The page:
Royal Enfield Continental GT 650 motorcycle: India's very first review of the upcoming motorcycle

Royal Enfield Continental GT 650: India’s very first review of the upcoming motorcycle

Siva Sankaran AG, a motorcycle enthusiast and a Continental GT 535 owner, who also runs Madras Customs got to sample a pre-production version of the Royal Enfield Continental GT 650 for a short spin somewhere near Chennai. Here are his impressions on what the brand new twin cylinder Royal Enfield motorcycle feels like.

How did I get to ride the new Royal Enfield Continental GT650?

I was shocked to see a twin exhaust motorcycle zooming past my Continental GT 535 which was already doing 130 Kmph on the outermost lanes. The seat cowl seemed familiar but I was still confused about the twin exhaust. Oh yes, I know what it is, it’s the CGT 650 and its being test driven. My poor 535cc machine with all the weight saving and up-jetted carburetor couldn’t keep up with its big sister. When I felt disappointed for having missed the opportunity of meeting the most anticipated motorcycle, it was there waiting for me. The guy understood what I wanted and was also kind enough to let me take a spin on it.

What’s new on the Royal Enfield Continental GT650?

[In this video that has a lot of background noise, Siva is seen talking about the rumble of the motorcycle after thumbing the starter. He seems quite impressed with the exhaust note.]

Well, even before I sat on the motorcycle, I spent around 10 mins just admiring the motorcycle and visually finding the difference between its little sister. The very first thing one would notice is the chassis and it has been stretched a bit to accommodate the bigger twin pot engine.  The engine was the most pronounced part of the motorcycle, it looked huge lying exactly under the fuel tank lines. The engine itself was very unusual in design but in a very likable way, the gearbox portion of the engine looked antique, yet it contains a modern assisted clutch. The handle bars were different, it was not the true clip ons that we get on the CGT 535. The triple tees, the seat, the tyres, the twin exhausts were all different.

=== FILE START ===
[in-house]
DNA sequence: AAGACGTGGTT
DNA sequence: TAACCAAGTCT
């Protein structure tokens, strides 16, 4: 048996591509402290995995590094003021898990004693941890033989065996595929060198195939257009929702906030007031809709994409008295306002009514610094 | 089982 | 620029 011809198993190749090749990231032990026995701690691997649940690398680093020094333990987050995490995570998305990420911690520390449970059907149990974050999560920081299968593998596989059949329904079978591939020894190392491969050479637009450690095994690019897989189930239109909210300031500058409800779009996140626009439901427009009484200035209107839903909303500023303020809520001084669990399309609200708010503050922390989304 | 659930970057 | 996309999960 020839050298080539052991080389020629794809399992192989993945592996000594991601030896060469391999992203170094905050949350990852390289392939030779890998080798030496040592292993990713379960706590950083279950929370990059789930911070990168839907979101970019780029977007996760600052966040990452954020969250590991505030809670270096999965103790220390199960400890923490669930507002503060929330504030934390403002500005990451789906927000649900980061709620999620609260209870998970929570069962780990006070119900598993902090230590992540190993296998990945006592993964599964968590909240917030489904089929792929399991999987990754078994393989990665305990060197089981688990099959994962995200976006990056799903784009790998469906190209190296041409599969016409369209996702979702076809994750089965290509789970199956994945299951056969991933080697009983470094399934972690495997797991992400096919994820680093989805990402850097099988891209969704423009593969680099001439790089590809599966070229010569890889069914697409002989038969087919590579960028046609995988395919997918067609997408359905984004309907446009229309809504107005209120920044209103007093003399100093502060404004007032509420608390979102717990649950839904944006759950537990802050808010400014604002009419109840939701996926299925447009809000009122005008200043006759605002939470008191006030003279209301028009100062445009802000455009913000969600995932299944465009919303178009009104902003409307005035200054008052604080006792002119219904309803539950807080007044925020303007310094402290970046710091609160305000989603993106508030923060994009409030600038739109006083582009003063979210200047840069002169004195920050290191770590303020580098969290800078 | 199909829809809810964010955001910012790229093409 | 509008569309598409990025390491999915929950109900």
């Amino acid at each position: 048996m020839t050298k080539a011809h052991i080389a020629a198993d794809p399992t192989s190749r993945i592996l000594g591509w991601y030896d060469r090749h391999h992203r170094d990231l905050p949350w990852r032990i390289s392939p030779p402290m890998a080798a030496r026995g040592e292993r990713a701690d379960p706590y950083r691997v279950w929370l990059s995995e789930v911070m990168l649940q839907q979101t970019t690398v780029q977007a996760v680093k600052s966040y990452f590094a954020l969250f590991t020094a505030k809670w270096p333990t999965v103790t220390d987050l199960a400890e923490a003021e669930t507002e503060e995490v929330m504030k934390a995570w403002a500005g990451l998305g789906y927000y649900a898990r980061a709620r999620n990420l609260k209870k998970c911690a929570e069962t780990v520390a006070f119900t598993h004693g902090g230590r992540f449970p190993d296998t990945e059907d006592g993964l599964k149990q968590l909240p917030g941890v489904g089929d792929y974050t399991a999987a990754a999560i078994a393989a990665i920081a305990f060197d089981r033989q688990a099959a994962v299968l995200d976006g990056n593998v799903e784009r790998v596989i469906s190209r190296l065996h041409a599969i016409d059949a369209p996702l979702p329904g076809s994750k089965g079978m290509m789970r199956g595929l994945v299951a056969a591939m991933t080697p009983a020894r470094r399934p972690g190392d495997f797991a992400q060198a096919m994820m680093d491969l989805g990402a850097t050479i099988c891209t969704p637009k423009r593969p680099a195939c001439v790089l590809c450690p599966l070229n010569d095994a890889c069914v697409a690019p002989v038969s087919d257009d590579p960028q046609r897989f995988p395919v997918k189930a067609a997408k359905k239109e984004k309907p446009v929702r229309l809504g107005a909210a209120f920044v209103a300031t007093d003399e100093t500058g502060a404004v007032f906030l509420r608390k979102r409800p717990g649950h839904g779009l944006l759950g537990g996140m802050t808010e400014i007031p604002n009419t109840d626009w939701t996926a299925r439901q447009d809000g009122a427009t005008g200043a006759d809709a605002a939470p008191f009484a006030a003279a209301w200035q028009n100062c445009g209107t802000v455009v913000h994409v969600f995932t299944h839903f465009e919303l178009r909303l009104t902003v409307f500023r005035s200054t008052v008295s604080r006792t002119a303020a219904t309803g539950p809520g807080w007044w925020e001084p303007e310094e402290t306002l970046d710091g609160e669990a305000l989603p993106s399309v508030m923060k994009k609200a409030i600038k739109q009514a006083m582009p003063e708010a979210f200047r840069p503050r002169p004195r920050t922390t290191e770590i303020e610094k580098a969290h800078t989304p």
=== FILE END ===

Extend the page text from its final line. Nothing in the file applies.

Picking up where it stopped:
More comfortable than the Continental GT535!

Now that I’ve had enough visual clues about this motorcycle, I decided to sit on it. Immediately it was clear that it was heavier than its little sister and that was not surprising. But the most surprising feature in this motorcycle was the seating position. I have no idea how Royal Enfield was able to pull this off, but they have done it. It was surprisingly comfortable. The aggressive riding position of the Continental GT 535 has been tempered on the GT 650.

The engine, and the ride…

The instrument cluster had something surprising, the top end of the gauge marked 200 Kmph and the tacho redlined at about 7,000 rpm. When I thumbed the starter of this 650cc motorcycle, a different breed of a power plant came alive. It wasn’t the usual thump from the single cylinder engine, it wasn’t like the roar of the three or four-cylinder engines either. It was different, it was more like a rumble, a sweet one which would make any petrolhead climax right there.

A typical metal clunk from the gearbox signaled that the first gear was slotted. The moment I released the clutch, the motorcycle stated moving. Throttle response was crisp and as I got jealous with my wrist, there was this sudden outburst of torque from the engine and it stayed there on till it hit 7000 red line rpm, as I climbed up the gear ratios and shifted to 6th, I was already doing 150 Kmph. It was just a breeze and the engine had no sign of losing its breath.

The ride quality was comfortable, since I believe the suspension is kept at soft mode, and certainly hasn’t affected its handling either. The ABS equipped Bybre brakes were good enough to stop the bulk of the motorcycle. Maybe it’s the first time ever one can ride a Royal Enfield confidently knowing that getting this motorcycle to a stop won’t involve drama. There wasn’t much vibration in the motorcycle, and it’s very obvious that the twin cylinder engines counteract their reciprocating effects. Even at high revs, the vibrations were more of a faint buzz than the severe tingle the 500cc Royal Enfields produce.

What I liked?

Engine, exhaust note, ride quality, riding position and Pirelli Sports Dragon tyres.

What could have been better?

Royal Enfield could have used USD front forks, a new instrument cluster and new headlamps/indicators.

PS: This is a user-generated first ride impression of the Royal Enfield Continental GT 650. Cartoq has edited the ride impressions for style, form and grammar.

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